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Do you remember the wonder you felt as a child? When a cardboard box held endless possibilities and each star in the sky fired your imagination? We often associate wonder with childhood because it is a feeling of looking at something for the first time. Humans were created for wonder, and our teachers in our Village and Elementary School want students to experience it every day, particularly with their STEAM curriculum.
Says STEAM Director Tom Meeker: “There is no expectation of a ‘right answer’ or grade attached to exploration [at this age]. It is an incredible opportunity for students to observe the natural world and be surprised by its magical, mystical nature. This wonder is the groundwork for science in the middle and high school years, where we push students not only to uncover the reasons and explanations behind these phenomena, but also work to inspire them to recapture the wonder that they saw in those early years.”
Mr. Meeker worked closely with Lower School Principal Ms. Rhonda Helms and Assistant Principal Ms. Jill Baker this past year to refine and align science standards taught in upper elementary. This has included a renewed effort to maximize the use of learning spaces, connecting student experiences and learning across the Nasmyth Environmental Center (NEC), SPARK (a learning lab), and grade-level classrooms. New spaces have been established, and students in both the Village and Elementary School visit STEM laboratories each week where participate in hands-on activities and collaborative learning.
Ms. Lisa Chase is the lead teacher in the NEC, an optimal space for integrated learning. She observes, “Some GAC learning standards are better suited for lessons in the NEC, where they can come alive. In our greenhouse, we can touch on all aspects, from raising food to eating it. We raise the fish, but then they also learn how to gut and clean them. Students learn to think about the future of agriculture through our work with aquaponics. We talk about how chickens are raised and how they get to the store. For some students, this is an epiphany.”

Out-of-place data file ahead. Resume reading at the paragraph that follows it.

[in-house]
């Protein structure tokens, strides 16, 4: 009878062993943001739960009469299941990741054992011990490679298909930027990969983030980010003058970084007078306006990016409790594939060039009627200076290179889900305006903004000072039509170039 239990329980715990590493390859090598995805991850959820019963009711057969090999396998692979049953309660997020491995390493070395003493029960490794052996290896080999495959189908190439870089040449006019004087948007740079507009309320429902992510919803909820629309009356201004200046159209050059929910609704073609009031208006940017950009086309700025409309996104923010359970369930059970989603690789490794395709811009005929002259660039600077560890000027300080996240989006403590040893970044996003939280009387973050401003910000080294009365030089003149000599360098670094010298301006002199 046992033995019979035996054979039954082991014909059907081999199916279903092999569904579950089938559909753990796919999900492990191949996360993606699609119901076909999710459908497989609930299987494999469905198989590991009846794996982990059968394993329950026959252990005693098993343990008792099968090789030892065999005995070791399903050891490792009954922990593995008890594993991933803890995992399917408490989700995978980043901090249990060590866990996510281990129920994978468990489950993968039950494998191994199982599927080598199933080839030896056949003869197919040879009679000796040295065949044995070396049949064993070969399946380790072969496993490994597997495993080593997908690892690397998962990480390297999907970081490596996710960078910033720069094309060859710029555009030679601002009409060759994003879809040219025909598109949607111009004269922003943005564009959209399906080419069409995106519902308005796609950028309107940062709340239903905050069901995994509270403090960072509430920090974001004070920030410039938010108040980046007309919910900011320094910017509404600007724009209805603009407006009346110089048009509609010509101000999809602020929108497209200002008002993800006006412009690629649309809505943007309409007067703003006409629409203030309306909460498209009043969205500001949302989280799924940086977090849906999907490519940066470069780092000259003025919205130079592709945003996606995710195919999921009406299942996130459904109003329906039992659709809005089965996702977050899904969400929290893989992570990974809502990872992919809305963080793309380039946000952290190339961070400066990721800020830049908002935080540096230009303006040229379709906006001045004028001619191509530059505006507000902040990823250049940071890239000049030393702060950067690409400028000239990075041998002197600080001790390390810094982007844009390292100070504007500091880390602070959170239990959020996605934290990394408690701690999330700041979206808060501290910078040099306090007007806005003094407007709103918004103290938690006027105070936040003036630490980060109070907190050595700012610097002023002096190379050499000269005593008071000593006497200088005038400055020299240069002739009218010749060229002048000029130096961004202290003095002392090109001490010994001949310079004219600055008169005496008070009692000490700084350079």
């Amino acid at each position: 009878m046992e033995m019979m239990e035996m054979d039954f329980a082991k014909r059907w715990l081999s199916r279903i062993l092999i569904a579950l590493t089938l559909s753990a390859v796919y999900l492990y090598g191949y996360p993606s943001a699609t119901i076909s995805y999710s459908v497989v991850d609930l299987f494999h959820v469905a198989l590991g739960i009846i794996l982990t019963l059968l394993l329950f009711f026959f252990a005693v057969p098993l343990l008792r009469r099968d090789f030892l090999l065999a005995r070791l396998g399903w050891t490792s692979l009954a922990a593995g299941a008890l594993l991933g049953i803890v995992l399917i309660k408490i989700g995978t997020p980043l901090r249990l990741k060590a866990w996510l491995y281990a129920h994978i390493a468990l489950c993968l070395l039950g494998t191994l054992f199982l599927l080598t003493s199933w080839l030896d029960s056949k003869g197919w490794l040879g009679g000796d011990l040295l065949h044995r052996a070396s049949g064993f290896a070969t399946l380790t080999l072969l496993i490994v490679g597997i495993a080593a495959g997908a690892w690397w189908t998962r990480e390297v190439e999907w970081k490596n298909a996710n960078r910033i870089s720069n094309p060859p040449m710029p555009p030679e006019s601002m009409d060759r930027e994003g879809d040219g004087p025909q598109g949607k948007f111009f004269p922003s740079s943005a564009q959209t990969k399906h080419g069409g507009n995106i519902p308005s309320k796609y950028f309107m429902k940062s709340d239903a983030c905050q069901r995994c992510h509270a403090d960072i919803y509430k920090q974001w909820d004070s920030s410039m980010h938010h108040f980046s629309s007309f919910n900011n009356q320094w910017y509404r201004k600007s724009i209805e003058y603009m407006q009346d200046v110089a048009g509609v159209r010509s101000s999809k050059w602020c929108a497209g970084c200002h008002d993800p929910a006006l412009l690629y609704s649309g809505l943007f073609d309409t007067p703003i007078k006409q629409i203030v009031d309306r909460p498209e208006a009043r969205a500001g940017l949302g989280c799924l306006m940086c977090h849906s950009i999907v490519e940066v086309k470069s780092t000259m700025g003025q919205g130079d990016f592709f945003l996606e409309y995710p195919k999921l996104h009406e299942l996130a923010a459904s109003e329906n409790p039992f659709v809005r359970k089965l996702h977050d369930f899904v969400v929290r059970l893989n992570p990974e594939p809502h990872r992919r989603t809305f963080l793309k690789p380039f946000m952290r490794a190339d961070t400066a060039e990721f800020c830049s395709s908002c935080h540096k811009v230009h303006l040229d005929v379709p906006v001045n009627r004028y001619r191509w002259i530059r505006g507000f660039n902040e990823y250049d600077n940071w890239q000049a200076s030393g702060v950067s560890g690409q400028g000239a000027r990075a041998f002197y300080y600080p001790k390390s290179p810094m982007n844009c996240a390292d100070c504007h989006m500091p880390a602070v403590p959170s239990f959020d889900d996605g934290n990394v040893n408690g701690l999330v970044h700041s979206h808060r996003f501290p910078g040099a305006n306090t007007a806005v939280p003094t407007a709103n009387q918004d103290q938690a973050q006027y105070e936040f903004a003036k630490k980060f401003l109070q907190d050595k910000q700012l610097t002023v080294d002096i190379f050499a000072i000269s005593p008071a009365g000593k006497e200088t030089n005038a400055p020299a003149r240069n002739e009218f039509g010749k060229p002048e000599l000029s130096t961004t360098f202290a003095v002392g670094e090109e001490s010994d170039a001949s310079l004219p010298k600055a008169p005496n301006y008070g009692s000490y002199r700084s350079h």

The study of chickens is a perfect example of how STEAM learning happens. In one lesson, the kids gain an understanding about anatomy and engineering, art and writing fluency. “It’s important to interweave all aspects”, says Ms. Chase. “Students learn to recognize body parts but then they take a day to observe the chickens in the hen house and draw what they see. It’s one of my favorite days as I watch them take it all in and uncover knowledge in real life. They also write a story where they are required to name all body parts.” (Another fun activity? Chickstagram: students try and imagine what a chicken would say on Instagram and write and illustrate their posts.)
When Lower School students are not at the NEC or in their classrooms, they might be found at Spark in the Henderson Media Center. There they have countless opportunities to explore and engage in STEAM in new ways, all with the goal of enhancing their technical, engineering, and communication skills. Students learn media creation in the form of films, websites, presentation tools, blogs, animation, and digital storytelling. They are taught how to become responsible digital citizens along with learning to navigate the enormous amounts of information they have access to. They are challenged to think critically and design solutions through the use of different coding programs, 3D printing designs, strategies for research, and various hands-on tools. Emphasis is placed on teamwork, collaboration, and communication throughout the different learning units. Learning is not just a one-way street. Students have opportunities throughout the year to share their ideas with peers and faculty, further enhancing the learning process.
Connected learning across spaces and subject areas solidifies knowledge and results in more academically rich experiences for our Lower School students. The results are well worth the effort. “You’ll see a deep thinker coming home,” says Ms. Helms.